I’ve been a great admirer of Ron Gilberts work for many years – in fact the Monkey Island series are some of my all-time favourite games. When the former Hothead Creative Director released two pieces of concept art for a mysterious adventure game back in 2011, it was fairly hard to contain my excitement.

Prior to its official reveal, we also learned that this new game was being developed in partnership with former colleague Tim Schafer and his studio, Double Fine Productions. The pieces of the mystery game puzzle (Gilbert and Double Fine literally sent out a puzzle for press to complete) came together in May last year when the self-professed ‘Grumpy Gamer’ and SEGA unveiled the adventure puzzle platforming game we see before us here today – The Cave.

The Cave itself has been described as “a place like no other” and when you’re a self-aware talking cave that has the ability to seamlessly mould your environment to cater to your adventuring occupants, it’s pretty hard to argue that point. Whilst many have traversed The Cave before, players are given the option to choose three adventurers from across time and space to help them find what they are looking for.

Each of these wonderfully crafted characters has their own unique style and ability. The Knight possesses an angelic power of Invincibilty; The Hillbilly creates an air bubble helmet to travel further underwater, The Time Traveller can phase through certain barricades; The Scientist possess the ability to hack specific machines; The Adventurer is armed with a grappling hook to swing Indiana Jones style across ravines; The Twins can create ghost versions of themselves, allowing them to activate objects without having to be there; and The Monk has commanded the psychic power of telekinesis.

Having previously gone spelunking solo in the ominous cave at last years Eurogamer Expo, I employed a partner in crime for a multiplayer playthrough – The Cave offering its experience for up to 3 players locally. It’s here that my biggest gripe with The Cave comes up as playing with friends becomes a bit tedious at certain points.

The core gameplay of The Cave is centred around switching between your three chosen characters to solve puzzles. Having additional players means that each player will take control of one of the 3 adventurers with the option to swap if you feel like a change. The problem is that at certain points in the puzzle you will find yourself having to complete longer sections solo, employing the additional team members when necessary. This equates to a lot of waiting around for the players not carrying out the task.

This was particularly noticeable in the pyramid level for The Adventurer, which contains two of the characters in one area for the majority of the level; and the future and prehistory level for The Time Traveller, which starts off primarily focusing on the levels key character. The lack of a splitscreen or another supporting mechanic makes these sections rather tedious.

One of The Cave’s most innovative features is the dynamic progression of the levels within. As you progress The Cave will transform into set areas for each of the characters, including a carnival for The Hillbilly and a creepy graveyard for The Twins. The gameplay is seamless and you won’t find yourself interrupted with jarring loading screens. Furthermore you will come across hints to other characters levels that you currently aren’t playing – encouraging multiple playthroughs to see everything the game has to offer.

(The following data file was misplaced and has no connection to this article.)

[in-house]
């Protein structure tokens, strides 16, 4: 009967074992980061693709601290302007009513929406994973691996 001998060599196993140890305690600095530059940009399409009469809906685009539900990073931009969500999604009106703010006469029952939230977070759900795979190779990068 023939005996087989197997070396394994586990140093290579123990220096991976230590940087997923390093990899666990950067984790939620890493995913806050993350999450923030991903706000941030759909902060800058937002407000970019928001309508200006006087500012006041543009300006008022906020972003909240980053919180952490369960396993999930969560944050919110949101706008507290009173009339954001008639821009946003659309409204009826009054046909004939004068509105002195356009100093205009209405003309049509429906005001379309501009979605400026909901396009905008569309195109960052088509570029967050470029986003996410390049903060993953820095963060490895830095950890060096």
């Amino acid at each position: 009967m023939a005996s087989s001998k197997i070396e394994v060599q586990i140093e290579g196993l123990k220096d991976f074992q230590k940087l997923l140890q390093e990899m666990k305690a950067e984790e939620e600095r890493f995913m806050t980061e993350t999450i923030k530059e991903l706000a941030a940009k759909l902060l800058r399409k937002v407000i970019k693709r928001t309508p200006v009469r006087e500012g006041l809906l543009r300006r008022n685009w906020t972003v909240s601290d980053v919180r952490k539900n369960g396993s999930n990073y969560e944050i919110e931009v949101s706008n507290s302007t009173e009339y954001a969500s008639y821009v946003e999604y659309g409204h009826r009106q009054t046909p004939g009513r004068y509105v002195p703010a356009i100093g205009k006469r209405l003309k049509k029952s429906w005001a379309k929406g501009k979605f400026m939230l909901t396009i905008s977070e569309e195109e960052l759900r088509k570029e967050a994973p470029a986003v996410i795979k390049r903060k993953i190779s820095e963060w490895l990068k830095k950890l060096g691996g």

The puzzles in each level are the main focus of the game as you are tasked with completing them in order to move onto the next section. Some of these puzzles are relatively simple and require little thought however some of them require a bit more thought (I’m looking at you, carnival magician). This certainly felt like a throwback to the glory days of the adventure and point and click genres of gaming where you would often find yourself wrapped in frustration until the penny finally drops.

Puzzles are solved by combining a mixture of classic platforming running and jumping, utilising items that you find, and the characters own unique abilities. It’s widely acknowledged that the point and click adventure genre needed to adapt and evolve in order to survive and The Cave has achieved this fantastically well by marrying up these different mechanics.

Overall, The Cave serves as the perfect example of how an adventure game in this current gen of gaming can work fantastically well. Its superb art style (including the awesome narrative cave paintings which I have to commend artist Daniel Krall for) is something we’ve come to expect from Double Fine titles, and The Cave is no exception. I really would have liked to have seen The Mobster character make it in the final cut as you really feel the desire to see each characters story.

With Telltale Games The Walking Dead achieving hugely positive critical and public reception, I’m certainly hoping that Gilbert and the Double Fine crew will tread old point and click ground in the future. Until then, we’ve got The Cave to enjoy and more adventuring fun with the Double Fine Adventure project to look forward to in the future.

Score: 4/5

Bonus tip – For an extra giggle, keep honking the clowns nose.

For those of you struggling with The Cave, here’s some top tips and hints on how to beat the game and unlock those pesky achievements.

The Cave is out now for PC, PS3 and Xbox 360.

Categories: Reviews

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